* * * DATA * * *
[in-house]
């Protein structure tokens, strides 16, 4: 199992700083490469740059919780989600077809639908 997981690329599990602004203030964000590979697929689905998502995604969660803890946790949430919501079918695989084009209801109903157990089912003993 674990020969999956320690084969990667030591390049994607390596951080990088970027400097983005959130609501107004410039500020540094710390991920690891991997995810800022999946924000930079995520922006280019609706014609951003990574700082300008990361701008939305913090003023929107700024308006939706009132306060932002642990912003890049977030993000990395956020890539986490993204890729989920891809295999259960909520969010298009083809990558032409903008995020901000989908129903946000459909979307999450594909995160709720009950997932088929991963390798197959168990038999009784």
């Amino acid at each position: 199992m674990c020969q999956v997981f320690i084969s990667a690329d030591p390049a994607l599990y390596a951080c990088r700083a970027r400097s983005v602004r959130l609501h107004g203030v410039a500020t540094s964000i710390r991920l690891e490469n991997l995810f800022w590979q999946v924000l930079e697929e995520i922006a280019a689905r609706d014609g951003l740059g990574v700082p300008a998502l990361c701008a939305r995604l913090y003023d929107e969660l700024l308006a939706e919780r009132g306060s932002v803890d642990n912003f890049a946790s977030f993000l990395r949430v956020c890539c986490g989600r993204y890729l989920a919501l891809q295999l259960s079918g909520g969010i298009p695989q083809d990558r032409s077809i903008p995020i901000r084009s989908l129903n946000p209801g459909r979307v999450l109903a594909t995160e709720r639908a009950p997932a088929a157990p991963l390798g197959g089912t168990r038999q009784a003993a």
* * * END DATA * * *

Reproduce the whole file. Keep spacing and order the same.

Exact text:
[in-house]
């Protein structure tokens, strides 16, 4: 199992700083490469740059919780989600077809639908 997981690329599990602004203030964000590979697929689905998502995604969660803890946790949430919501079918695989084009209801109903157990089912003993 674990020969999956320690084969990667030591390049994607390596951080990088970027400097983005959130609501107004410039500020540094710390991920690891991997995810800022999946924000930079995520922006280019609706014609951003990574700082300008990361701008939305913090003023929107700024308006939706009132306060932002642990912003890049977030993000990395956020890539986490993204890729989920891809295999259960909520969010298009083809990558032409903008995020901000989908129903946000459909979307999450594909995160709720009950997932088929991963390798197959168990038999009784």
């Amino acid at each position: 199992m674990c020969q999956v997981f320690i084969s990667a690329d030591p390049a994607l599990y390596a951080c990088r700083a970027r400097s983005v602004r959130l609501h107004g203030v410039a500020t540094s964000i710390r991920l690891e490469n991997l995810f800022w590979q999946v924000l930079e697929e995520i922006a280019a689905r609706d014609g951003l740059g990574v700082p300008a998502l990361c701008a939305r995604l913090y003023d929107e969660l700024l308006a939706e919780r009132g306060s932002v803890d642990n912003f890049a946790s977030f993000l990395r949430v956020c890539c986490g989600r993204y890729l989920a919501l891809q295999l259960s079918g909520g969010i298009p695989q083809d990558r032409s077809i903008p995020i901000r084009s989908l129903n946000p209801g459909r979307v999450l109903a594909t995160e709720r639908a009950p997932a088929a157990p991963l390798g197959g089912t168990r038999q009784a003993a």